No one is left in Mi Meh’s village.
After the military began launching indiscriminate air attacks and shelling on her township of Demoso in Myanmar’s southeastern Kayah State, also known as Karenni, everyone fled to the jungle.
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With only the clothes on her back and a small tarpaulin for ground cover, Mi Meh and the others from her village set up camp. When Al Jazeera spoke to her on May 27, she was running out of food and water, her clothes were drenched by heavy rains and she had not bathed in more than a week.
But the biggest concern for Mi Meh was her safety. “Jets often fly overhead,” she said. “We have a lot of women and children here … I really worry because [the military] doesn’t have humanity. They can kill us any time.”
Al Jazeera has used a pseudonym for Mi Meh, who like several people interviewed for this article, spoke on condition of anonymity because the military continues to arrest and kill those who criticise or oppose it.
Mi Meh’s township is among several across Kayah and neighbouring Shan State where locals have recently been forced to flee. According to UN estimates, between 85,000 and 100,000 people from Demoso, Loikaw and Hpruso townships in Kayah State and Pekon and Hsiseng in Shan State fled their homes in the 10 days following May 21, when fighting broke out between the Tatmadaw, as Myanmar’s military is known, and a civilian resistance group calling itself the Karenni People’s Defense Force (KPDF).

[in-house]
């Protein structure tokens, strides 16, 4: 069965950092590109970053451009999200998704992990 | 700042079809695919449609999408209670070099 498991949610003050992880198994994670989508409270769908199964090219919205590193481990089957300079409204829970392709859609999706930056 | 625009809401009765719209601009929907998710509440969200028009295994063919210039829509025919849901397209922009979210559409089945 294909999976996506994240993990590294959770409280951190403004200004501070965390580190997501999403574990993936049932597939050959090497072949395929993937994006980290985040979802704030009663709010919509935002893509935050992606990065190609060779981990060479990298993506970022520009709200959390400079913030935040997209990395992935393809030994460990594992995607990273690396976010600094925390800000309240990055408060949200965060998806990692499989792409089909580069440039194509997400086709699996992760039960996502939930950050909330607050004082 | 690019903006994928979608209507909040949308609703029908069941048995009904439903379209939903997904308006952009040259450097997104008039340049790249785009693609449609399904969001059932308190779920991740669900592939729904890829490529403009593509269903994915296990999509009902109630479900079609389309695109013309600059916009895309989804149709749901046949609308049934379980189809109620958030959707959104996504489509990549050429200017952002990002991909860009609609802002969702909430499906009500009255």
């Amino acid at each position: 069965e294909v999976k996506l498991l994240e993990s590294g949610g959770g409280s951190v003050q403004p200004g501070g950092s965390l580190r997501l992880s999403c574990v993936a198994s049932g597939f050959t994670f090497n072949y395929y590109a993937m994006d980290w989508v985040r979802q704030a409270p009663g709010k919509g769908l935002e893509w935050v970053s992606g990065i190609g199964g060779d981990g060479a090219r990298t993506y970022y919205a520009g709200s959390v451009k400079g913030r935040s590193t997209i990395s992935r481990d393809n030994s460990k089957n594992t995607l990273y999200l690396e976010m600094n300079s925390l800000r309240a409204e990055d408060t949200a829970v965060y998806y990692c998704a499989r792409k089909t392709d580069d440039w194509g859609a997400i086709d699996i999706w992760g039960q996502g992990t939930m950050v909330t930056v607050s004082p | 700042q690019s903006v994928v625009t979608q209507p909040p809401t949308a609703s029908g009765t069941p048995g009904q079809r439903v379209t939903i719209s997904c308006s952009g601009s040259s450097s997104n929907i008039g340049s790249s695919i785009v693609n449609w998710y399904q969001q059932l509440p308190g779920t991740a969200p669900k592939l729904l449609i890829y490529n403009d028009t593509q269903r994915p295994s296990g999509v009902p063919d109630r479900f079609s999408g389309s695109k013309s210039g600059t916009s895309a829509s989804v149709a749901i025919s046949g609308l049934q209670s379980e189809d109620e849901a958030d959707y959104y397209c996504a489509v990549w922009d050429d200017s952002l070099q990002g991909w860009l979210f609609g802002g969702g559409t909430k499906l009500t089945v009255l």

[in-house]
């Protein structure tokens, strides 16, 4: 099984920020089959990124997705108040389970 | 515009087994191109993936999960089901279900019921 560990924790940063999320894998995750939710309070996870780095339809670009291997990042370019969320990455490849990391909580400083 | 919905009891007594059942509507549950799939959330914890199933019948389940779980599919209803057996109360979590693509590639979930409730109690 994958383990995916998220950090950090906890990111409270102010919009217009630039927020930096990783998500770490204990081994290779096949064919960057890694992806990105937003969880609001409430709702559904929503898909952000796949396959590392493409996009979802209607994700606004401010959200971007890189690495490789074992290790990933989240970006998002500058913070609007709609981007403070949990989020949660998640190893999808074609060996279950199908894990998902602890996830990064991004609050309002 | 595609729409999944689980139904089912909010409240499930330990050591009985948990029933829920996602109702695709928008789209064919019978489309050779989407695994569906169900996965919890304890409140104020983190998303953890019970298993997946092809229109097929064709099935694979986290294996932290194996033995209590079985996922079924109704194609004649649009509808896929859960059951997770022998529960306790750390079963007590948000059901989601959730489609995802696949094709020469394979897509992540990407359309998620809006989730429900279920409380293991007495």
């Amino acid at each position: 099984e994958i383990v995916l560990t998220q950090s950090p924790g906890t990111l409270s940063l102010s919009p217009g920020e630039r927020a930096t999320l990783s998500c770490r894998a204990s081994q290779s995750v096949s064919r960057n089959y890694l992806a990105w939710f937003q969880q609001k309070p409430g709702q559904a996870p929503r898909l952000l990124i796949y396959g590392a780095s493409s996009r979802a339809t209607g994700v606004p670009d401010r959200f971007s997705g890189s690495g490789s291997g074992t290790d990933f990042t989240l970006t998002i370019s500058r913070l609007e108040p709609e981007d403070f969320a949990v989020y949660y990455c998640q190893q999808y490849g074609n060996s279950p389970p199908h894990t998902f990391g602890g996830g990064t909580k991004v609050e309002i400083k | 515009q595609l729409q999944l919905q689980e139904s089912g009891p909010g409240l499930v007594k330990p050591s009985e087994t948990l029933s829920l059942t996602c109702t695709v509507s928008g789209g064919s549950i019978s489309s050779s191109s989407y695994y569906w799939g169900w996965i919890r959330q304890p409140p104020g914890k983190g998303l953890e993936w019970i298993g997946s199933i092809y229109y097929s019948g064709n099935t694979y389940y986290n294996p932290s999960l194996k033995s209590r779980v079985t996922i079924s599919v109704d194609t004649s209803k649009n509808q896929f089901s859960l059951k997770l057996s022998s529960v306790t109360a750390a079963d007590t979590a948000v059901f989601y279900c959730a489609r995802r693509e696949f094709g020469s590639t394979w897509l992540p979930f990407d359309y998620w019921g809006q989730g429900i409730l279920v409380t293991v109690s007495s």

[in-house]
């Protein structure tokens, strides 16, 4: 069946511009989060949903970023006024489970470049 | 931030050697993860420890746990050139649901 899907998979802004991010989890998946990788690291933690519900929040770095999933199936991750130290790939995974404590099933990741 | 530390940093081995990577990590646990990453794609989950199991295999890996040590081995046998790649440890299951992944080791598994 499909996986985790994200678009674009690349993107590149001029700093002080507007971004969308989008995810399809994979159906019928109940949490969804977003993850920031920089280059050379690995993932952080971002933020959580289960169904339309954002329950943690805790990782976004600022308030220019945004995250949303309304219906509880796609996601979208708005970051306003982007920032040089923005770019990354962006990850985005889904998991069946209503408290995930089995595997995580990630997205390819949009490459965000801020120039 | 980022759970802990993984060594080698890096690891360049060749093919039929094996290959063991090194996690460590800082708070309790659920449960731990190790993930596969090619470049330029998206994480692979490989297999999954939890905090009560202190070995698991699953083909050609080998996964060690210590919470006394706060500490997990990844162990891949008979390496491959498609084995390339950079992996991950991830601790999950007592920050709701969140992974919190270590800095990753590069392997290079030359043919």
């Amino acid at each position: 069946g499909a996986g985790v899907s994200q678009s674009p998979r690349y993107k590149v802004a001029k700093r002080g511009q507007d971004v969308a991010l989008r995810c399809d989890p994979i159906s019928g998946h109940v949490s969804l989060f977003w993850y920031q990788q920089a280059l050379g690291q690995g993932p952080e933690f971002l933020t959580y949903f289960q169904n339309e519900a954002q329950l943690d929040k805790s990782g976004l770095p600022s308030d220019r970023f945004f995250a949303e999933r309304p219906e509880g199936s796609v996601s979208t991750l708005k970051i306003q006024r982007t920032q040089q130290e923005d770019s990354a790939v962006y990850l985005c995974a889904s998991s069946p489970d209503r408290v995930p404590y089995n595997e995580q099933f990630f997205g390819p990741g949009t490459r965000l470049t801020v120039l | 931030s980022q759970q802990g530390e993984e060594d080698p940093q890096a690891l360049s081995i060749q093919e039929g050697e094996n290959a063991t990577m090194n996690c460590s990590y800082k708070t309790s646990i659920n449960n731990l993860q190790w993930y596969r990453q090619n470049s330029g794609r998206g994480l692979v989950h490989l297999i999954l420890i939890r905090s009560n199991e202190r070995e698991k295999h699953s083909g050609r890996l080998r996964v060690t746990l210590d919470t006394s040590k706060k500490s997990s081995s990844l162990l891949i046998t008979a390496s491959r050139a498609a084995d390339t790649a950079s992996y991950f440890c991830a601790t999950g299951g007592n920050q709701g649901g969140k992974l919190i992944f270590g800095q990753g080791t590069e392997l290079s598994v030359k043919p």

The KPDF is among dozens of civilian defence forces to emerge since late March, while decades-long conflicts between ethnic armed organisations and the Tatmadaw have also reignited. In the first two months following a February 1 military coup, millions took to the streets demanding a return to civilian rule, but the Tatmadaw’s continuous use of terror – it has so far killed 849 civilians and arrested more than 5,800 – has pushed increasing numbers towards armed resistance.
“Since the Burmese regime’s forces [Tatmadaw] are snatching and murdering innocent civilians arbitrarily, there’s no other option for the people but to defend themselves with whatever means they can get,” a local community leader in Kayah told Al Jazeera. “They [civilian defence forces] don’t have firepower like the Burmese regime’s forces … but they have the will and the determination to resist evil.”